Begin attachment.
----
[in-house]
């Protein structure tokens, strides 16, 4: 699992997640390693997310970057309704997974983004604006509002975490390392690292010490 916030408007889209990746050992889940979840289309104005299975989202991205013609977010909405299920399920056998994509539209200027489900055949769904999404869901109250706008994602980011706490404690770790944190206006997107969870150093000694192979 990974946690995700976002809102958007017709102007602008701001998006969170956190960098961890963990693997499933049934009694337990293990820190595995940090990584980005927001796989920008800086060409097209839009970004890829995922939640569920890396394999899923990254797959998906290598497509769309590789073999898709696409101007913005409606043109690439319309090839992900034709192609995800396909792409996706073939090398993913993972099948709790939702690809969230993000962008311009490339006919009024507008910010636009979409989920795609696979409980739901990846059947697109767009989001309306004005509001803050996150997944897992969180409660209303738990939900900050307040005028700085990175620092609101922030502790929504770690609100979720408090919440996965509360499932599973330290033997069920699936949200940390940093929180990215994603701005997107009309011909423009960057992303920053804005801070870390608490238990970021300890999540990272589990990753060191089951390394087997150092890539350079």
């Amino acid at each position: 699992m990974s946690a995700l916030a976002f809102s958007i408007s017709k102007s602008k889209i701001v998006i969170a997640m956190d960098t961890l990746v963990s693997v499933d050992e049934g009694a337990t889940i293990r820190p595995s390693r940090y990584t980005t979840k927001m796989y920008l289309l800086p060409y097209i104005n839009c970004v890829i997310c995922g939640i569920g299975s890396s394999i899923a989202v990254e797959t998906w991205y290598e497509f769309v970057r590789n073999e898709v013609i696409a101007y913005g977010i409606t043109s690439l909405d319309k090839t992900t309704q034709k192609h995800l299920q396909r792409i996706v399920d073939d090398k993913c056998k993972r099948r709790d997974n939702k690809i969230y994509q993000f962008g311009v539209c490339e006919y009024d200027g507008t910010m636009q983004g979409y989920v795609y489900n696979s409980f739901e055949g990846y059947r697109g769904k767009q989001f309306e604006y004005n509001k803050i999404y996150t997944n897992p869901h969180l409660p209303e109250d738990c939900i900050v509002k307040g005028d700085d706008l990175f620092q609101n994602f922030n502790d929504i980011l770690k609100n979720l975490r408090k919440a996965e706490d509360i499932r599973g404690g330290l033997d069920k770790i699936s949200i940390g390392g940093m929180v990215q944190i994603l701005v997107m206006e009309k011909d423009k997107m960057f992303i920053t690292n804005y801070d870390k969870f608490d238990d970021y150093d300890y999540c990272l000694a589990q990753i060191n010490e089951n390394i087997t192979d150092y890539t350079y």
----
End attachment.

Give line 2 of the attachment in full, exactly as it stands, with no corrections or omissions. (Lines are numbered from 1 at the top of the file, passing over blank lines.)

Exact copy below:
């Protein structure tokens, strides 16, 4: 699992997640390693997310970057309704997974983004604006509002975490390392690292010490 916030408007889209990746050992889940979840289309104005299975989202991205013609977010909405299920399920056998994509539209200027489900055949769904999404869901109250706008994602980011706490404690770790944190206006997107969870150093000694192979 990974946690995700976002809102958007017709102007602008701001998006969170956190960098961890963990693997499933049934009694337990293990820190595995940090990584980005927001796989920008800086060409097209839009970004890829995922939640569920890396394999899923990254797959998906290598497509769309590789073999898709696409101007913005409606043109690439319309090839992900034709192609995800396909792409996706073939090398993913993972099948709790939702690809969230993000962008311009490339006919009024507008910010636009979409989920795609696979409980739901990846059947697109767009989001309306004005509001803050996150997944897992969180409660209303738990939900900050307040005028700085990175620092609101922030502790929504770690609100979720408090919440996965509360499932599973330290033997069920699936949200940390940093929180990215994603701005997107009309011909423009960057992303920053804005801070870390608490238990970021300890999540990272589990990753060191089951390394087997150092890539350079």